13. Rehabilitation Counsellor 

Rehabilitation counsellors work with individuals with disabilities and help them achieve their personal and social goals. They provide counselling, guidance, and advocacy to assist clients in overcoming barriers to inclusion and living an independent life.  

14. Counselling Researcher 

Not all counselling career options include dealing directly with clients. Counselling Researchers contribute to the understanding and advancement of the field through empirical studies and data analysis.

They investigate various aspects of human behavior, mental health interventions, and therapeutic techniques. Research findings contribute to the development of evidence-based practices that guide the work of other counsellors and therapists.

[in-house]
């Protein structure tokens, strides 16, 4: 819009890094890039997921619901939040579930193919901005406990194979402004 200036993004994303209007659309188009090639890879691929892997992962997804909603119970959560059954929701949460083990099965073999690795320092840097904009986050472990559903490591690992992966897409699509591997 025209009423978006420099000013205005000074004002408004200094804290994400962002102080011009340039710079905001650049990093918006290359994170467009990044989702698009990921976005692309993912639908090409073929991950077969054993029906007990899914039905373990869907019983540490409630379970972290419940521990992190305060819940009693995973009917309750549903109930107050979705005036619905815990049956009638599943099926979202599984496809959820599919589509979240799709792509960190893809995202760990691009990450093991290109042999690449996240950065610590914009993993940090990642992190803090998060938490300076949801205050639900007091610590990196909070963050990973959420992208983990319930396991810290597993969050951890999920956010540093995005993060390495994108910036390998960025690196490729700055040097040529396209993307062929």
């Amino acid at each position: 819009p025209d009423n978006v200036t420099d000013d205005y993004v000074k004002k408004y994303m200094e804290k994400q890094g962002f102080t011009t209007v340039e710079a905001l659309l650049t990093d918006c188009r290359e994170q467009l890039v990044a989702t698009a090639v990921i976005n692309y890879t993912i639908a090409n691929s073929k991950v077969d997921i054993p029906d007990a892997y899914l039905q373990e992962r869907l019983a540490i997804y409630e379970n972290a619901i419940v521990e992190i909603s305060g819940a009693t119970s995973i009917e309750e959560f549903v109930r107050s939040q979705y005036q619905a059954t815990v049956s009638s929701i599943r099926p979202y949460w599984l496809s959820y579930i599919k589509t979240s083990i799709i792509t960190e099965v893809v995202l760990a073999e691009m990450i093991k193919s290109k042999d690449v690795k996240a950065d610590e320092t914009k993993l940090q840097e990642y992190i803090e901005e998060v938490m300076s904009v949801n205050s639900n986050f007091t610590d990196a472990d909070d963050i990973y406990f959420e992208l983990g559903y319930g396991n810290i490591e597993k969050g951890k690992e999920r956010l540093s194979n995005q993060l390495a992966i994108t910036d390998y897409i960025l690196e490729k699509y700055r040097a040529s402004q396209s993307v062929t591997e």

Summing It Up 

Not many professions offer you the opportunity to have a fulfilling career and make a positive change in the lives of your clients. If you want to learn more about becoming a therapist, check out our How to Become a Therapist in Ontario article.

Whether you want to pursue a career in mental health counselling, trauma intervention, research, school counselling, or any other discipline, a great way to start your journey is with Canada’s leading online counsellor education graduate program.